Link Between Tonsils and Appendix and Fertility Discovered

Tonsils (Daily Mail UK)

Today in “Things You (Probably) Wouldn’t Guess:” Scientists have discovered that the presence of tonsils or an appendix affects fertility.

A study conducted by University of Dundee and University College London found that if woman had either organ removed, they were more likely to both to become pregnant, but also to get pregnant earlier in life. (If you remember from middle school math class, this is what’s called an inverse relationship.) The study followed 530K+ women in the UK over a 15-year period. Over 54K women had their appendix removed, 112K+ women had their tonsils removed, and 10K+ women had both appendices and tonsils removed.

Women who’d had their appendix removed got pregnant at a 34% higher rate than women who still had their appendix. Women who’d had their tonsils removed got pregnant at a 49% (!) higher rate than women who still had their tonsils. And women who’d had both procedures got pregnant at a 43% higher rate than women who had not undergone both procedures.

It’s not clear yet why these things are linked together. But it flies in the face of long-time conventional medical wisdom, which had previously declared that removing a woman’s appendix affected her future fertility due to scarring around her fallopian tubes (a crucial passage for her eggs).

 

 

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The Pentagon Will Pay to Freeze Troops’ Sperm and Eggs

Military troops (The Political Insider)

Military troops (The Political Insider)

Family-friendly policies have been proliferating workplace culture within the past year, and now there’s another company to add to that list: the Pentagon.

The Defense Department will a pilot program that allows troops to freeze sperm and eggs in an effort to retain service members. This policy is especially aimed at women: After 10 years of service (which would place a woman in her late 20s, assuming she enlisted when she was 18), women’s retention rate is 30% less than that of men’s. The cost is estimated to be around $150M for five years, or  $30M per year.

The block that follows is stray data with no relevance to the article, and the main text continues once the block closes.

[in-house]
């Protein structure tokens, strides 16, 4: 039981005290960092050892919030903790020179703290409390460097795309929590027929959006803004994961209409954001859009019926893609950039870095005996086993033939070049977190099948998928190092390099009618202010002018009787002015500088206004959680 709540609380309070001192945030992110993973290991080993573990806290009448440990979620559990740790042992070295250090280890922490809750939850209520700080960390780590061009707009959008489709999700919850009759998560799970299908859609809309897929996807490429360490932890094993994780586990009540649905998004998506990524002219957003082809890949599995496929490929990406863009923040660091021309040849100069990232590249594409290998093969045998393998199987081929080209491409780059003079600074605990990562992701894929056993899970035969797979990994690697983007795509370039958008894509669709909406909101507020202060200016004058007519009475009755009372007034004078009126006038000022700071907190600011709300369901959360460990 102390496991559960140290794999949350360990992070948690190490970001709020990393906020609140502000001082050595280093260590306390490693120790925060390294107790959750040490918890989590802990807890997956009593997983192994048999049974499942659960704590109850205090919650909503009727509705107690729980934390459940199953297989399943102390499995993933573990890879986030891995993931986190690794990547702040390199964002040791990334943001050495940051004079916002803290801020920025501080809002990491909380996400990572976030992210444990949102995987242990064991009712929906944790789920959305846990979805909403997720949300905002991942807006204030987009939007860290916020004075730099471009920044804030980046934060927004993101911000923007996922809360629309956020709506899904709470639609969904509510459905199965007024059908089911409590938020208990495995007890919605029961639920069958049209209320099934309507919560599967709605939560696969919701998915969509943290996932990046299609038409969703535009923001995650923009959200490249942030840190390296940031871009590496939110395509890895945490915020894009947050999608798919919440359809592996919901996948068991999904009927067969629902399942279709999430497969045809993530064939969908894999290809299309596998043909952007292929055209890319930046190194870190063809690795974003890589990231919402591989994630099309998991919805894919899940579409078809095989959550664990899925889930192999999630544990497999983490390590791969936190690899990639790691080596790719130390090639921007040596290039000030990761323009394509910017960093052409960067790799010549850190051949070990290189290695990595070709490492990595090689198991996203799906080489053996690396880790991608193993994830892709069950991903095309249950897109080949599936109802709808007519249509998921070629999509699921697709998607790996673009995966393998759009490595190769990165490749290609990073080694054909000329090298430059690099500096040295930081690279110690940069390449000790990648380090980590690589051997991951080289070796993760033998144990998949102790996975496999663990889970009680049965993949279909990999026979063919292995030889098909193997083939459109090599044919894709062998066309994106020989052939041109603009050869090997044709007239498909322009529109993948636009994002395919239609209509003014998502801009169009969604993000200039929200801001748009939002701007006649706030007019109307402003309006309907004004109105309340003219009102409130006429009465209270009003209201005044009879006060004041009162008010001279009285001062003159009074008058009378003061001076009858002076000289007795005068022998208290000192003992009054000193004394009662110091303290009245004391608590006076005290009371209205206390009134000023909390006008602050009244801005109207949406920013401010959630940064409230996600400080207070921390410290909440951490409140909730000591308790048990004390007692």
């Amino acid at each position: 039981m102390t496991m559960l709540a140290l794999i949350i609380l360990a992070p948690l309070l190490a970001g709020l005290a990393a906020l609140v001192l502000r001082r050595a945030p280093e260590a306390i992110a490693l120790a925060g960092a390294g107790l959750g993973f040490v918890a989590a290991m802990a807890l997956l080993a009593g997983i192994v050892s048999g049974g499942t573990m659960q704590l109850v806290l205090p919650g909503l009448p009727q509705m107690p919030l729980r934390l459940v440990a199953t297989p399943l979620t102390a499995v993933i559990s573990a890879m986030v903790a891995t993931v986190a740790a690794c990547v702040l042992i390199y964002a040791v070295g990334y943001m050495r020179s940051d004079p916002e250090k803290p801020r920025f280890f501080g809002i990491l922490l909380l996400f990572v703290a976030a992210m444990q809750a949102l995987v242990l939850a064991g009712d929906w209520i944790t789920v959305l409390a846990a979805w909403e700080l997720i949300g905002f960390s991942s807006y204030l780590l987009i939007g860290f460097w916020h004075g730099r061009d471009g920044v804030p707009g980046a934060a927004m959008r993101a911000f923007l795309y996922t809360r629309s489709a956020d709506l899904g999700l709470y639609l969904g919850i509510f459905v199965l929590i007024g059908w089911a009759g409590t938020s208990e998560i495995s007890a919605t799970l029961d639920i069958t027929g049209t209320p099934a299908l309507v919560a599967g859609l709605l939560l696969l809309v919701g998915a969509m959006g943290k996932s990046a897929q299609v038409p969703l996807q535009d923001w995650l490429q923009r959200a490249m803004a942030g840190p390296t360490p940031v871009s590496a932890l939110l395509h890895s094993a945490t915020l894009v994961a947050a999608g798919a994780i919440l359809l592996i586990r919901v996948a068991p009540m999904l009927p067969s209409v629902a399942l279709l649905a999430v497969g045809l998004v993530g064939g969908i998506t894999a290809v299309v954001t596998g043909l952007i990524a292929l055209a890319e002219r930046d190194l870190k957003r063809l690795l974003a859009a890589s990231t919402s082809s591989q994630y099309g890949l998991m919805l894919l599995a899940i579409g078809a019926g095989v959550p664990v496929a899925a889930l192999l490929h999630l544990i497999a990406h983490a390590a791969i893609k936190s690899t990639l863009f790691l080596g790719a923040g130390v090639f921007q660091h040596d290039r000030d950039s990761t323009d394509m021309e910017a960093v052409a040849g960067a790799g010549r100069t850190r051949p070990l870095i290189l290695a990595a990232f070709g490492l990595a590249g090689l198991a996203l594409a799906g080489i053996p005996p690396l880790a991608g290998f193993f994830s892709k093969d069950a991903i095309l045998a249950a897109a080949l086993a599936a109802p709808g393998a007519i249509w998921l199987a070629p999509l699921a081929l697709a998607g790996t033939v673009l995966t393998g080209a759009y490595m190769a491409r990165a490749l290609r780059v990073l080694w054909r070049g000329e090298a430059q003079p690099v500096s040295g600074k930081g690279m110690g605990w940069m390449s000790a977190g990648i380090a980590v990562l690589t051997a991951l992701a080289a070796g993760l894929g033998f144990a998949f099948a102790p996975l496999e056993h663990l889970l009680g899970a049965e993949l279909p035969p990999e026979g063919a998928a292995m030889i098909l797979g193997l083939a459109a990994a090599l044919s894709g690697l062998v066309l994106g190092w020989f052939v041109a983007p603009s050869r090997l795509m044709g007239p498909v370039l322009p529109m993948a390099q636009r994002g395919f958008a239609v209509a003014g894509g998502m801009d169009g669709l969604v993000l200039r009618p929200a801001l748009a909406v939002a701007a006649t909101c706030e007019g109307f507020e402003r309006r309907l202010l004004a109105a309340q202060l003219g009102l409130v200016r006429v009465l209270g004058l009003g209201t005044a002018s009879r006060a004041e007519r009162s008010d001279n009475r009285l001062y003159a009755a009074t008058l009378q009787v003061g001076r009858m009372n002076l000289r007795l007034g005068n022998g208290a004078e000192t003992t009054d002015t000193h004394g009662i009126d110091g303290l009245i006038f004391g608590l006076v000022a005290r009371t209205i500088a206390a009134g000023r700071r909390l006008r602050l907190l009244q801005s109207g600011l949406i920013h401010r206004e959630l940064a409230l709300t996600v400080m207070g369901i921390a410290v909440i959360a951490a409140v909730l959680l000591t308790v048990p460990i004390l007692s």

The move comes as the Defense Department noted changing policies that allowed for longer maternity leaves and “improved child care.” After creating a plan, the Defense Department will outline a plan, and will evaluate two years after implementation. The Defense Department is following in the footsteps of certain Silicon Valley companies such as Facebook, which recently began offering female employees the option of freezing their eggs.

So far, the Defense Department is the only government agency that will allow freezing sperm and eggs within their healthcare policy.

It’ll be interesting to see how the pilot program goes, and how it changes the quality of life for military members.

Trends: Opening Up About Miscarriages

Mark Zuckerberg and Priscilla Chan, 2015 (Business Insider)

Mark Zuckerberg and Priscilla Chan Zuckerberg (Business Insider)

When Facebook founder Mark Zuckerberg announced that his wife was pregnant with their first child last summer, he made another important statement: that his wife Priscilla had endured three miscarriages over the course of three years.

It’s a huge thing to acknowledge, especially since it seems that any narrative other than an easy pregnancy is given short shift. I applaud Zuckerberg for speaking up about what he and his wife went through, and what many more people work through.

But he hasn’t been the only one. Lately, many celebrities/people with social influence have been speaking up about that painful time in their lives.

Actress Eva Amurri Martino experienced a miscarriage as well, and spoke about it publicly two weeks after Zuckererg’s announcement. Martino’s miscarriage occurred around nine weeks after conception. Earlier this year, actress Kimberly McCullough revealed that she’d suffered a miscarriage last year, losing her baby at 22 weeks.

Shining a light on something helps to normalize it, and hopefully these confessions will encourage others to open up about their personal experiences. We need to keep talking about miscarriages to destigmatize them.

#ThrowbackThursday: Mark Zuckerberg and Pregnant Priscilla Chan, 2015

Mark Zuckerberg and Priscilla Chan, 2015 (Business Insider)